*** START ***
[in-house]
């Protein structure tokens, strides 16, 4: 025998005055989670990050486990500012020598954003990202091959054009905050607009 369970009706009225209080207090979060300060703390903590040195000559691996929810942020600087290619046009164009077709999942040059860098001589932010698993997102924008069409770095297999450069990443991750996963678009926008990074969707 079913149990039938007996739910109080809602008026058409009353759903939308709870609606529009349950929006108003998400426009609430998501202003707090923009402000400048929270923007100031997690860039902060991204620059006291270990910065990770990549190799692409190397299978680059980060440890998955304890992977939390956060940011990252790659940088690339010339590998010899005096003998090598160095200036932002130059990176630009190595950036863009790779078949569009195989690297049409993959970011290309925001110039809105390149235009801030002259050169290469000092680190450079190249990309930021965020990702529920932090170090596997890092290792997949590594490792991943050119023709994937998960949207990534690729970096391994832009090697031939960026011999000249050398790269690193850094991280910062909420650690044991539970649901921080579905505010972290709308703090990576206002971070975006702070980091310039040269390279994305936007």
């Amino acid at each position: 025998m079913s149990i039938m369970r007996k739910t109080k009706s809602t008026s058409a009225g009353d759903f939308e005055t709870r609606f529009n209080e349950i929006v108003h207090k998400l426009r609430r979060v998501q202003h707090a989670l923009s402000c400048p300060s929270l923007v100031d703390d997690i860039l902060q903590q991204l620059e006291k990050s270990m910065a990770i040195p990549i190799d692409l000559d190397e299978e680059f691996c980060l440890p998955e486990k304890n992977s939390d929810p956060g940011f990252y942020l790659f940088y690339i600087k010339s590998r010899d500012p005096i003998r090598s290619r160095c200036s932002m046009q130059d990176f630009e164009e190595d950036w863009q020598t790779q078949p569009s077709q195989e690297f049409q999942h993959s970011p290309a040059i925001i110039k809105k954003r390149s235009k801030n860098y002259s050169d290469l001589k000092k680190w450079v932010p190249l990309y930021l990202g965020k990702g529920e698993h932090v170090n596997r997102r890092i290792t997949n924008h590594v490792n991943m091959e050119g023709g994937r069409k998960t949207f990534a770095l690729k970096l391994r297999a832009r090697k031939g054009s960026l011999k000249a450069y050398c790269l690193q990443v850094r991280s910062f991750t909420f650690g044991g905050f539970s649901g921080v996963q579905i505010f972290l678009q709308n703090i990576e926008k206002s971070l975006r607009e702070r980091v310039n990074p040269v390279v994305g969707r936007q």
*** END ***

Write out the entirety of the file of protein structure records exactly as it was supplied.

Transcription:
[in-house]
């Protein structure tokens, strides 16, 4: 025998005055989670990050486990500012020598954003990202091959054009905050607009 369970009706009225209080207090979060300060703390903590040195000559691996929810942020600087290619046009164009077709999942040059860098001589932010698993997102924008069409770095297999450069990443991750996963678009926008990074969707 079913149990039938007996739910109080809602008026058409009353759903939308709870609606529009349950929006108003998400426009609430998501202003707090923009402000400048929270923007100031997690860039902060991204620059006291270990910065990770990549190799692409190397299978680059980060440890998955304890992977939390956060940011990252790659940088690339010339590998010899005096003998090598160095200036932002130059990176630009190595950036863009790779078949569009195989690297049409993959970011290309925001110039809105390149235009801030002259050169290469000092680190450079190249990309930021965020990702529920932090170090596997890092290792997949590594490792991943050119023709994937998960949207990534690729970096391994832009090697031939960026011999000249050398790269690193850094991280910062909420650690044991539970649901921080579905505010972290709308703090990576206002971070975006702070980091310039040269390279994305936007």
């Amino acid at each position: 025998m079913s149990i039938m369970r007996k739910t109080k009706s809602t008026s058409a009225g009353d759903f939308e005055t709870r609606f529009n209080e349950i929006v108003h207090k998400l426009r609430r979060v998501q202003h707090a989670l923009s402000c400048p300060s929270l923007v100031d703390d997690i860039l902060q903590q991204l620059e006291k990050s270990m910065a990770i040195p990549i190799d692409l000559d190397e299978e680059f691996c980060l440890p998955e486990k304890n992977s939390d929810p956060g940011f990252y942020l790659f940088y690339i600087k010339s590998r010899d500012p005096i003998r090598s290619r160095c200036s932002m046009q130059d990176f630009e164009e190595d950036w863009q020598t790779q078949p569009s077709q195989e690297f049409q999942h993959s970011p290309a040059i925001i110039k809105k954003r390149s235009k801030n860098y002259s050169d290469l001589k000092k680190w450079v932010p190249l990309y930021l990202g965020k990702g529920e698993h932090v170090n596997r997102r890092i290792t997949n924008h590594v490792n991943m091959e050119g023709g994937r069409k998960t949207f990534a770095l690729k970096l391994r297999a832009r090697k031939g054009s960026l011999k000249a450069y050398c790269l690193q990443v850094r991280s910062f991750t909420f650690g044991g905050f539970s649901g921080v996963q579905i505010f972290l678009q709308n703090i990576e926008k206002s971070l975006r607009e702070r980091v310039n990074p040269v390279v994305g969707r936007q």